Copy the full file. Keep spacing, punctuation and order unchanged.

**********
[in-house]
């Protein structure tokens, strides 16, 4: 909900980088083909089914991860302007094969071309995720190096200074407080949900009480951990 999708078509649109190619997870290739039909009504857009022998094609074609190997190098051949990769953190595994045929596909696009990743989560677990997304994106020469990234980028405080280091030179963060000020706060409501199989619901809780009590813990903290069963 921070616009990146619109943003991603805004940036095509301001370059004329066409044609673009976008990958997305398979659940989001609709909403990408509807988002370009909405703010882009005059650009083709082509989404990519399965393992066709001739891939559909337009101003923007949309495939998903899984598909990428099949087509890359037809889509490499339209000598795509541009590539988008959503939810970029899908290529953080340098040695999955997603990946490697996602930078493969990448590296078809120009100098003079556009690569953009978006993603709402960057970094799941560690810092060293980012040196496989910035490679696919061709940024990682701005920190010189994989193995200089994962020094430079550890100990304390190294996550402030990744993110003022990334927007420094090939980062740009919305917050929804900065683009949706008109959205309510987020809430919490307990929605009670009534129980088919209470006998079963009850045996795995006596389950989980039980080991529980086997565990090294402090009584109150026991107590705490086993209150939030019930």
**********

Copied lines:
[in-house]
């Protein structure tokens, strides 16, 4: 909900980088083909089914991860302007094969071309995720190096200074407080949900009480951990 999708078509649109190619997870290739039909009504857009022998094609074609190997190098051949990769953190595994045929596909696009990743989560677990997304994106020469990234980028405080280091030179963060000020706060409501199989619901809780009590813990903290069963 921070616009990146619109943003991603805004940036095509301001370059004329066409044609673009976008990958997305398979659940989001609709909403990408509807988002370009909405703010882009005059650009083709082509989404990519399965393992066709001739891939559909337009101003923007949309495939998903899984598909990428099949087509890359037809889509490499339209000598795509541009590539988008959503939810970029899908290529953080340098040695999955997603990946490697996602930078493969990448590296078809120009100098003079556009690569953009978006993603709402960057970094799941560690810092060293980012040196496989910035490679696919061709940024990682701005920190010189994989193995200089994962020094430079550890100990304390190294996550402030990744993110003022990334927007420094090939980062740009919305917050929804900065683009949706008109959205309510987020809430919490307990929605009670009534129980088919209470006998079963009850045996795995006596389950989980039980080991529980086997565990090294402090009584109150026991107590705490086993209150939030019930």